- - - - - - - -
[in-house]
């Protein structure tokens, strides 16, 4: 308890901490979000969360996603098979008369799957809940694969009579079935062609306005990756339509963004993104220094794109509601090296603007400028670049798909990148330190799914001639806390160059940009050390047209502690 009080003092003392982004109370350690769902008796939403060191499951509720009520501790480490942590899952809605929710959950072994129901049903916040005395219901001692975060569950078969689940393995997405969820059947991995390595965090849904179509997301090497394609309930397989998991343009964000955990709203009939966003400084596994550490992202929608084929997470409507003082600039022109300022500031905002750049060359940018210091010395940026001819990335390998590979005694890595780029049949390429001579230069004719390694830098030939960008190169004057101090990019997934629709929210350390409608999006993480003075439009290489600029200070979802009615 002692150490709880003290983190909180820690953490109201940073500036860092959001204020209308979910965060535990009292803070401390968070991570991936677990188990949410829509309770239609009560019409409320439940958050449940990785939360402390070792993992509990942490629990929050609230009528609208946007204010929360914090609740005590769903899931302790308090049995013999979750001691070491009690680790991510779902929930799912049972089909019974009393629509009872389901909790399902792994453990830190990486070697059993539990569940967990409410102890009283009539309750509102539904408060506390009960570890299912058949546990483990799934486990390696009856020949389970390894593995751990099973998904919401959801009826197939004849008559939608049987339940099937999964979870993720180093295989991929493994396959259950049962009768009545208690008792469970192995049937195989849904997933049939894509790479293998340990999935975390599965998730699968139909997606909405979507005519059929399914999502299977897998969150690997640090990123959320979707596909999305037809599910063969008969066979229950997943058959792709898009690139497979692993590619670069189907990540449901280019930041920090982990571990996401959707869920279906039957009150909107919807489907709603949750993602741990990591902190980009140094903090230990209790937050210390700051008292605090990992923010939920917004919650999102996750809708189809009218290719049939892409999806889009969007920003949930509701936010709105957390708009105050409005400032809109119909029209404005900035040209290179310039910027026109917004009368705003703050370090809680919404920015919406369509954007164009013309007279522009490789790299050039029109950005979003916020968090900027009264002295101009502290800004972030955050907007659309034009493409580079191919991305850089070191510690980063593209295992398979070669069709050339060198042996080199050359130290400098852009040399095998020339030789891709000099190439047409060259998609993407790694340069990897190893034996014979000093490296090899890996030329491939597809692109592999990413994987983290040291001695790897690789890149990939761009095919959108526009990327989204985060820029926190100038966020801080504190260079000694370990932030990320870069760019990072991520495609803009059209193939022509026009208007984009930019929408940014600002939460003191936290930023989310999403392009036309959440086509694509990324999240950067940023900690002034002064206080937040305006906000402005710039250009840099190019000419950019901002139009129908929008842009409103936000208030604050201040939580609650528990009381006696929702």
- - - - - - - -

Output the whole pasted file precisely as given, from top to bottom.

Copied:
[in-house]
């Protein structure tokens, strides 16, 4: 308890901490979000969360996603098979008369799957809940694969009579079935062609306005990756339509963004993104220094794109509601090296603007400028670049798909990148330190799914001639806390160059940009050390047209502690 009080003092003392982004109370350690769902008796939403060191499951509720009520501790480490942590899952809605929710959950072994129901049903916040005395219901001692975060569950078969689940393995997405969820059947991995390595965090849904179509997301090497394609309930397989998991343009964000955990709203009939966003400084596994550490992202929608084929997470409507003082600039022109300022500031905002750049060359940018210091010395940026001819990335390998590979005694890595780029049949390429001579230069004719390694830098030939960008190169004057101090990019997934629709929210350390409608999006993480003075439009290489600029200070979802009615 002692150490709880003290983190909180820690953490109201940073500036860092959001204020209308979910965060535990009292803070401390968070991570991936677990188990949410829509309770239609009560019409409320439940958050449940990785939360402390070792993992509990942490629990929050609230009528609208946007204010929360914090609740005590769903899931302790308090049995013999979750001691070491009690680790991510779902929930799912049972089909019974009393629509009872389901909790399902792994453990830190990486070697059993539990569940967990409410102890009283009539309750509102539904408060506390009960570890299912058949546990483990799934486990390696009856020949389970390894593995751990099973998904919401959801009826197939004849008559939608049987339940099937999964979870993720180093295989991929493994396959259950049962009768009545208690008792469970192995049937195989849904997933049939894509790479293998340990999935975390599965998730699968139909997606909405979507005519059929399914999502299977897998969150690997640090990123959320979707596909999305037809599910063969008969066979229950997943058959792709898009690139497979692993590619670069189907990540449901280019930041920090982990571990996401959707869920279906039957009150909107919807489907709603949750993602741990990591902190980009140094903090230990209790937050210390700051008292605090990992923010939920917004919650999102996750809708189809009218290719049939892409999806889009969007920003949930509701936010709105957390708009105050409005400032809109119909029209404005900035040209290179310039910027026109917004009368705003703050370090809680919404920015919406369509954007164009013309007279522009490789790299050039029109950005979003916020968090900027009264002295101009502290800004972030955050907007659309034009493409580079191919991305850089070191510690980063593209295992398979070669069709050339060198042996080199050359130290400098852009040399095998020339030789891709000099190439047409060259998609993407790694340069990897190893034996014979000093490296090899890996030329491939597809692109592999990413994987983290040291001695790897690789890149990939761009095919959108526009990327989204985060820029926190100038966020801080504190260079000694370990932030990320870069760019990072991520495609803009059209193939022509026009208007984009930019929408940014600002939460003191936290930023989310999403392009036309959440086509694509990324999240950067940023900690002034002064206080937040305006906000402005710039250009840099190019000419950019901002139009129908929008842009409103936000208030604050201040939580609650528990009381006696929702």